Become a member and get exclusive access to articles, live sessions and more!
Start Your Free Trial

Peter Apfelbaum & the New York Heiroglyphics: It Is Written

JazzTimes may earn a small commission if you buy something using one of the retail links in our articles. JazzTimes does not accept money for any editorial recommendations. Read more about our policy here. Thanks for supporting JazzTimes.

Peter Apfelbaum’s New York Hieroglyphics Ensemble is positively fire-spitting. The band’s recorded debut, It Is Written, is a jazz-meets-Afrobeat affair populated by the likes of Dafnis Prieto, Cyro Baptista, Josh Roseman, Charles Burnham, Craig Handy and Steven Bernstein as well as notable guests Jai Uttal, Trey Anastasio and Malian vocalist Abdoulaye Diabate (the collective personnel totals 26).

Apfelbaum is equally fluent on woodwinds, piano, harmonium and more, and his freewheeling approach to instrumentation fuels these nine original pieces. There are layered electric guitars, thunderously voiced brass and reeds, occasional strings, bata drums, crisp electric bass (Patrice Blanchard), fingerpicked acoustic guitars and other sounds of surprise-such as Norbert Stachel’s piccolo solo and Prieto’s police whistle on “Shotgun Bouquet” and the piano-and-drum break on “Rainbow Sign.”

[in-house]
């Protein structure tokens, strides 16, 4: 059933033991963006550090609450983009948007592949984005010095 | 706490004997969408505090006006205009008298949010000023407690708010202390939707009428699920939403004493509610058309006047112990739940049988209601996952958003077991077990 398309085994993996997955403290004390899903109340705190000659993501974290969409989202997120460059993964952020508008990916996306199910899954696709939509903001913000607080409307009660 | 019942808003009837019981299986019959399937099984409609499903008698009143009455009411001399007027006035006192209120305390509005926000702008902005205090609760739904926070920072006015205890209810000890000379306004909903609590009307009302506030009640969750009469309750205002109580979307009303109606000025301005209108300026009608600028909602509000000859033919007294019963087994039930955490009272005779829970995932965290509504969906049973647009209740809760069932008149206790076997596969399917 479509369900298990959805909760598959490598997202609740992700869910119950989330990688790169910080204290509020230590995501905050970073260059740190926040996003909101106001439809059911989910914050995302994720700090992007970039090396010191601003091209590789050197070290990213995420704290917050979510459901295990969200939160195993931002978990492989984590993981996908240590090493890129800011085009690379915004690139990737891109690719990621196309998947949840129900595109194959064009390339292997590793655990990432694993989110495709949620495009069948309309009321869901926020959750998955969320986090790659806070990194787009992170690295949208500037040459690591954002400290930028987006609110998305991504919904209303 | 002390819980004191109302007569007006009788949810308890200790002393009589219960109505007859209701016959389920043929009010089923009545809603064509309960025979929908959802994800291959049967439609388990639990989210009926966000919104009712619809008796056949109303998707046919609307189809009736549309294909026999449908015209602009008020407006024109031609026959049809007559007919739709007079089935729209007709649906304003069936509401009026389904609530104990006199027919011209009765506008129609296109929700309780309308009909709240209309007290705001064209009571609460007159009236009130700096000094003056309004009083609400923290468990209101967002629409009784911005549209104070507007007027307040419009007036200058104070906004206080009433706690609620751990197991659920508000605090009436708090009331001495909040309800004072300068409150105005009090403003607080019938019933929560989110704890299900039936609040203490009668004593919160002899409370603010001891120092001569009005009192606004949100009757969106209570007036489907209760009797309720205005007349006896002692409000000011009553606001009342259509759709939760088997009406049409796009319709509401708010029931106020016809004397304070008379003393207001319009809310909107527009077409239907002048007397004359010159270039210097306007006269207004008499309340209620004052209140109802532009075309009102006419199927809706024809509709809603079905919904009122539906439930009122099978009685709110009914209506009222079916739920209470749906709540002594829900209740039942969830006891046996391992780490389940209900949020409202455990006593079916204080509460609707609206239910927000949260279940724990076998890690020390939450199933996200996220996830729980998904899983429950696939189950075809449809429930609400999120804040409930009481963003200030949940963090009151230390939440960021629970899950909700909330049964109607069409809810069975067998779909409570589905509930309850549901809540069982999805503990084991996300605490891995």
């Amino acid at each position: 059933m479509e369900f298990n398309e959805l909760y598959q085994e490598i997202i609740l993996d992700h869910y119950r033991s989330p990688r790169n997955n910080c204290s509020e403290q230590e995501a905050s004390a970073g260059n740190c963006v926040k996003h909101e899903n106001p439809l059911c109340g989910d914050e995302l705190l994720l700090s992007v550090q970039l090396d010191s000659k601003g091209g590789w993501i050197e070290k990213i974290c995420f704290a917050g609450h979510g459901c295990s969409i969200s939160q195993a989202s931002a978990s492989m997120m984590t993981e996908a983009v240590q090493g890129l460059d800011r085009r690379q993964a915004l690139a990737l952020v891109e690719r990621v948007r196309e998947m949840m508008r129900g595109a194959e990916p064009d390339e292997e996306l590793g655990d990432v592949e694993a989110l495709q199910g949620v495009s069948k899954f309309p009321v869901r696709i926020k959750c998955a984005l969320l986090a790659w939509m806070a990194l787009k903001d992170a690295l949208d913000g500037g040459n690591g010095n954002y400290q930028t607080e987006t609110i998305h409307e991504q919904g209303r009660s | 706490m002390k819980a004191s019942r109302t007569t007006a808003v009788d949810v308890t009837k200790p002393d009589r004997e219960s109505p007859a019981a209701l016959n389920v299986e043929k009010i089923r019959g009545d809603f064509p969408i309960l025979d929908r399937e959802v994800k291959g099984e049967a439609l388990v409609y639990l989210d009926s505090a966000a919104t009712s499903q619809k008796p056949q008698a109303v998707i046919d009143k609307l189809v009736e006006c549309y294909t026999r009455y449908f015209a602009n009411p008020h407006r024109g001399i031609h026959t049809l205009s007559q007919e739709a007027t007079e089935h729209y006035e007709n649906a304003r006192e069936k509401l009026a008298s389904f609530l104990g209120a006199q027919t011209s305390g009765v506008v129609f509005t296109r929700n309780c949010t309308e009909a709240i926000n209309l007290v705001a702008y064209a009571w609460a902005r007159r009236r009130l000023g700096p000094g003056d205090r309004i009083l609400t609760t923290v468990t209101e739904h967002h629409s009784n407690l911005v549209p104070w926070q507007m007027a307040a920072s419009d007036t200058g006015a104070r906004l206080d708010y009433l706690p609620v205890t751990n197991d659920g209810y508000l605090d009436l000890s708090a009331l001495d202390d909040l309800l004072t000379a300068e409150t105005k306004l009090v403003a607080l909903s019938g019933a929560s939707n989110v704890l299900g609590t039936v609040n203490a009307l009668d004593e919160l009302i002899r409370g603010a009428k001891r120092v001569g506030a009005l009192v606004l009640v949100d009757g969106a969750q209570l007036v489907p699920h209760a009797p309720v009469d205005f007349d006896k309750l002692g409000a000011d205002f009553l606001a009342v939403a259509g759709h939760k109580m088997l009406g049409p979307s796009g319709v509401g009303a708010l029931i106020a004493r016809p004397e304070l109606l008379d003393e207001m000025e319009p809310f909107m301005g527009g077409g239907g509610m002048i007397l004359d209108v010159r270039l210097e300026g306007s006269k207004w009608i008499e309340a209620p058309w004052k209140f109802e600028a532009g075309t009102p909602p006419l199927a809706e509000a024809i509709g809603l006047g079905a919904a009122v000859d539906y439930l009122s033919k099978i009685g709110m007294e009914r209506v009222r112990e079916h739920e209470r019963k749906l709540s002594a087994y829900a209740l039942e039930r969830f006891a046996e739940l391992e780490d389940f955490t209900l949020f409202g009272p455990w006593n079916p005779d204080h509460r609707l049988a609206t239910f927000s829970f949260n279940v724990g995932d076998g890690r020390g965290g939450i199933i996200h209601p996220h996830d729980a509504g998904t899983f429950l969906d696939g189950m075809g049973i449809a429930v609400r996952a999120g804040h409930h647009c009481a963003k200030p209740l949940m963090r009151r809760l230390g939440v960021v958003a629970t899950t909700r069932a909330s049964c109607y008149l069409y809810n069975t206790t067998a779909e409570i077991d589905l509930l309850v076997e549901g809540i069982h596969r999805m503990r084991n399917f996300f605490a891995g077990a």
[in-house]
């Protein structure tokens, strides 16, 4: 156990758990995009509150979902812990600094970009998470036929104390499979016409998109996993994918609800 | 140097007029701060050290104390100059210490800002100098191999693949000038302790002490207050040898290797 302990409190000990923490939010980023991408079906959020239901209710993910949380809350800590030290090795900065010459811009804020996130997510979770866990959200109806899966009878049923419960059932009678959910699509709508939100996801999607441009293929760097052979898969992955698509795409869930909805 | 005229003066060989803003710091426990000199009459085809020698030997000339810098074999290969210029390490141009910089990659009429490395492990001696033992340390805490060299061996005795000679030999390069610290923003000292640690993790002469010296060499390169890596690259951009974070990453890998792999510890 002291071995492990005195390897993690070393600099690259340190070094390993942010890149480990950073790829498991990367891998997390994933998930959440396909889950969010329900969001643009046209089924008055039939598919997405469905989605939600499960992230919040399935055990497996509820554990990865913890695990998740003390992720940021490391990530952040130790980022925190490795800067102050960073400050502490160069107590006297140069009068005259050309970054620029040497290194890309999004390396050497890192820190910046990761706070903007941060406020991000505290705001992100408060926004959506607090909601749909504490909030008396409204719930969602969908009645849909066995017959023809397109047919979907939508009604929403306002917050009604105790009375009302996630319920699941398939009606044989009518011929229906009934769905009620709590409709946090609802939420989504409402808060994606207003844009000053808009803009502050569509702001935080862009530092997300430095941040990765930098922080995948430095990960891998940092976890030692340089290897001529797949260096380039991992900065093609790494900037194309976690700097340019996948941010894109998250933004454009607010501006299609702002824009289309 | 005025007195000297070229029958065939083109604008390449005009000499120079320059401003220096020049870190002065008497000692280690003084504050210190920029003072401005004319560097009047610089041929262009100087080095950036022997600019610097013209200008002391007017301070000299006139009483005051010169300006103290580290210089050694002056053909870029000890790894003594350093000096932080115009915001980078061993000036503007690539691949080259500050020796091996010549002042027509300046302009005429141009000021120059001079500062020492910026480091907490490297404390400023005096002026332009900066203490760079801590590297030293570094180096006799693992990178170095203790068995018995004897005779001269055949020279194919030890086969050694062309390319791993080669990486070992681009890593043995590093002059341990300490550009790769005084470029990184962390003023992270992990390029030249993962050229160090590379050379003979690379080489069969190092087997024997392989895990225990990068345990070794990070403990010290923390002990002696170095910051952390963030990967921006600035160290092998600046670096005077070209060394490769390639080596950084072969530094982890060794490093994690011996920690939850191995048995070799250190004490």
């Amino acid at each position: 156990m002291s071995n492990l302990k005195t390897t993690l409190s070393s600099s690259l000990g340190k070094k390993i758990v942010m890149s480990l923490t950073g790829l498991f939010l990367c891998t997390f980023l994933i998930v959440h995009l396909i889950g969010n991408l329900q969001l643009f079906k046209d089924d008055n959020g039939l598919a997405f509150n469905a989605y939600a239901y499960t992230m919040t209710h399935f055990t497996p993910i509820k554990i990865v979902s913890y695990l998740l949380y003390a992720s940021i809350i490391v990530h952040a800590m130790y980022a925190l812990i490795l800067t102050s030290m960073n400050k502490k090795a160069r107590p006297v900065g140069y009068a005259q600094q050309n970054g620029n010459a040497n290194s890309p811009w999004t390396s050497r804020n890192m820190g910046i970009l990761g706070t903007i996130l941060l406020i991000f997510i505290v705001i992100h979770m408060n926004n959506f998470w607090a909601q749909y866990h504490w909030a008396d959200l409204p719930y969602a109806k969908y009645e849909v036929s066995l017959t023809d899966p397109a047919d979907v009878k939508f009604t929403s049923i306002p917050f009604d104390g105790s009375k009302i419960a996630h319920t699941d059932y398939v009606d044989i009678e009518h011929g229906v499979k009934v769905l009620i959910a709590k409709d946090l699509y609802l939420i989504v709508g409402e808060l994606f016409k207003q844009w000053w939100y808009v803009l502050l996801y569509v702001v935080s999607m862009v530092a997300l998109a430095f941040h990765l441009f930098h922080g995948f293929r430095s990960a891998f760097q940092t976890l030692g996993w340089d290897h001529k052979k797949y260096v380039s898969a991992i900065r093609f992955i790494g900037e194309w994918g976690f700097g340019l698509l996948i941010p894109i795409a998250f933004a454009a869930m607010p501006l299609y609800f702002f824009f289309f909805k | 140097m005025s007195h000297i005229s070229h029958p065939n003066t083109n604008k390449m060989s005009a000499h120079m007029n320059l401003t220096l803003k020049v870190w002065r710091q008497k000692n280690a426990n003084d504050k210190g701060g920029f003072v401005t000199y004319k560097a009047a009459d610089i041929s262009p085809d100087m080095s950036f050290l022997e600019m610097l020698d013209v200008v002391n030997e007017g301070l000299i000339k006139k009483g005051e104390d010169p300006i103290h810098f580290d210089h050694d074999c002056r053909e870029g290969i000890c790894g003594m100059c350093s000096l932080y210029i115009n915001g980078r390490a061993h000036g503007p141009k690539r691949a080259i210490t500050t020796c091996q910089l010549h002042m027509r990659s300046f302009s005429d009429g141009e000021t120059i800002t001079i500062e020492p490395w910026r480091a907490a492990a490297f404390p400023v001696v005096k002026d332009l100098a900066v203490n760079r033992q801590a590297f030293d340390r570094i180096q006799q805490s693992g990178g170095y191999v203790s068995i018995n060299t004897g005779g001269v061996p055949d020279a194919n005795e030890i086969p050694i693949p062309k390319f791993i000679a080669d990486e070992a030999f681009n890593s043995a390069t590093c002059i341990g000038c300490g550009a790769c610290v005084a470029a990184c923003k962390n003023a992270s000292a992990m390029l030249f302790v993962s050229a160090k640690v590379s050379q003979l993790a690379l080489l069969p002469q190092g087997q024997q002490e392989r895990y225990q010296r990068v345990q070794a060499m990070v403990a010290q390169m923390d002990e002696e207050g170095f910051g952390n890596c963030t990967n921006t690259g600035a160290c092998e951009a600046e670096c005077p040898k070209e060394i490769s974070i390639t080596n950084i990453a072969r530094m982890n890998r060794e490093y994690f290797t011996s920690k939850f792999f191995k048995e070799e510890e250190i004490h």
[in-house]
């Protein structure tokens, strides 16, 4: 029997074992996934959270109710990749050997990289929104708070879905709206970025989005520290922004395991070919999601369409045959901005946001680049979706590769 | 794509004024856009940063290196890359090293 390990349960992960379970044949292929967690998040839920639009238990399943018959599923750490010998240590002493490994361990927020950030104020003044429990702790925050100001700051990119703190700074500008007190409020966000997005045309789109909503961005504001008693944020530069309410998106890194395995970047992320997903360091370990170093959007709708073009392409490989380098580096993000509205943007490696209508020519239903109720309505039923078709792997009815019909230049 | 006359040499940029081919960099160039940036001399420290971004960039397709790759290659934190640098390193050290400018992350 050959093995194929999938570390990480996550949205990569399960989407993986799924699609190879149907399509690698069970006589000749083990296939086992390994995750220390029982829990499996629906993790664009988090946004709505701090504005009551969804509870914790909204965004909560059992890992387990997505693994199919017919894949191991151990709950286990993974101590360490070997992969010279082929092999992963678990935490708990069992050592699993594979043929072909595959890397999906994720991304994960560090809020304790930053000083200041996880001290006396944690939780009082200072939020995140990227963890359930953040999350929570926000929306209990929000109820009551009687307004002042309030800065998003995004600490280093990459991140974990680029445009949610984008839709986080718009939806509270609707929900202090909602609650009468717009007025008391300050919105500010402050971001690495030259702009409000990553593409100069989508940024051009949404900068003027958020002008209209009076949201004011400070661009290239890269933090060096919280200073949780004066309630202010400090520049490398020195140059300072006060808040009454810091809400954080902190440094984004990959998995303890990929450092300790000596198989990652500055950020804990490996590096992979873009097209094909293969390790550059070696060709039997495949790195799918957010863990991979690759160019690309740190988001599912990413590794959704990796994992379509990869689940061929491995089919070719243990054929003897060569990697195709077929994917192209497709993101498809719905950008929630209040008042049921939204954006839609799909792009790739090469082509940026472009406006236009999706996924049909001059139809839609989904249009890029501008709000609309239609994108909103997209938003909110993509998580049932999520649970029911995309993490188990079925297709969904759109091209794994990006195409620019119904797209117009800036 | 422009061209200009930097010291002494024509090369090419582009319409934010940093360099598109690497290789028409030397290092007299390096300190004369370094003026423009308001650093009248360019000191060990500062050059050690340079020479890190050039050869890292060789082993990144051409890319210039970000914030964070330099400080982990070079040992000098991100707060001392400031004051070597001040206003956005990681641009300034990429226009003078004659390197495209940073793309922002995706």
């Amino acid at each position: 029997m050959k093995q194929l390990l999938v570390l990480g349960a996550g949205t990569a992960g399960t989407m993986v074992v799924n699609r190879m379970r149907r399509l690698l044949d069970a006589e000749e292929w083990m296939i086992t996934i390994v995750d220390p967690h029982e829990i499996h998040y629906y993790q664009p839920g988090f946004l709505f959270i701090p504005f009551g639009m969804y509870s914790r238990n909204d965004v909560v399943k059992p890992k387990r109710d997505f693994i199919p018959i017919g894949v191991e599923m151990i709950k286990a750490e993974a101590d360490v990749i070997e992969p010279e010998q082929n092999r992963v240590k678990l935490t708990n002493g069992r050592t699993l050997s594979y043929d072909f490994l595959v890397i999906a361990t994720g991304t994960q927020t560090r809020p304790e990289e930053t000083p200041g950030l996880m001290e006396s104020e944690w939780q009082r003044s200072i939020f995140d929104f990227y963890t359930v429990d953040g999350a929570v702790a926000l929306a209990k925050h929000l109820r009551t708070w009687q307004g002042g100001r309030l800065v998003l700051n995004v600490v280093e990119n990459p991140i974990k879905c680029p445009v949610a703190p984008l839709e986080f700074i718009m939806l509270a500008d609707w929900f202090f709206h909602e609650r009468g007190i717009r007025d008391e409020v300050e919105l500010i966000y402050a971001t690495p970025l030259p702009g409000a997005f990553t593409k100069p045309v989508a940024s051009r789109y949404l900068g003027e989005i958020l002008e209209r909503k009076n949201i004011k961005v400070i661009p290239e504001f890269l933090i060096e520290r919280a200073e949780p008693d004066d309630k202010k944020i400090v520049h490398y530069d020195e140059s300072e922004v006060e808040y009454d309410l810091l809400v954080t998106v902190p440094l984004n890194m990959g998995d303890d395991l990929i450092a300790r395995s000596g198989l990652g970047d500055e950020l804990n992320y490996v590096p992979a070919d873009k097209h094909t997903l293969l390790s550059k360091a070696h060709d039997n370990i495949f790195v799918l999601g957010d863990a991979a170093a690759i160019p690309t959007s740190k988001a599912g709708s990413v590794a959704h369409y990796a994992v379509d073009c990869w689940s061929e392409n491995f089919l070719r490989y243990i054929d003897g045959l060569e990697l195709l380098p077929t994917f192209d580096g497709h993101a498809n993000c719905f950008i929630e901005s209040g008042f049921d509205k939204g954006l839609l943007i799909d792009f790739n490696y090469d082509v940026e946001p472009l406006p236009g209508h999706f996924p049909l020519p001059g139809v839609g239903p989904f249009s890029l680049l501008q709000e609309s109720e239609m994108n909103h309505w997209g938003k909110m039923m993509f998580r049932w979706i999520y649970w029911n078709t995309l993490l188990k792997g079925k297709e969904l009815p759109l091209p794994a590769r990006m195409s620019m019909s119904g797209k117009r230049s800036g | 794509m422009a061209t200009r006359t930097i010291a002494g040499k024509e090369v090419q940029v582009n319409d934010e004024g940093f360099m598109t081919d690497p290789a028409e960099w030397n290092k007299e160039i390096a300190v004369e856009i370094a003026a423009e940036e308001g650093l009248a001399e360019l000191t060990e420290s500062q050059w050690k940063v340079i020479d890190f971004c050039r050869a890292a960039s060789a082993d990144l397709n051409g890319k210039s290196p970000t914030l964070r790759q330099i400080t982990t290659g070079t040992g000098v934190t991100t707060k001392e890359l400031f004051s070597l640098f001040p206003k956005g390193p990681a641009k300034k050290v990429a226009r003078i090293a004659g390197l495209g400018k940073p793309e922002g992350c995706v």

More than sonic novelty, however, it is the flowering complexity of Apfelbaum’s pen that makes It Is Written a standout disc of 2005. “Song of the Signs,” a multitiered piece with beautifully wrought trombone-and-flute unisons and a poignant Anastasio guitar solo, is a fine example. Another is “Apparation/Projectiles,” the longest track-a riot of unresolved harmony, skronky sax, wah guitars and such.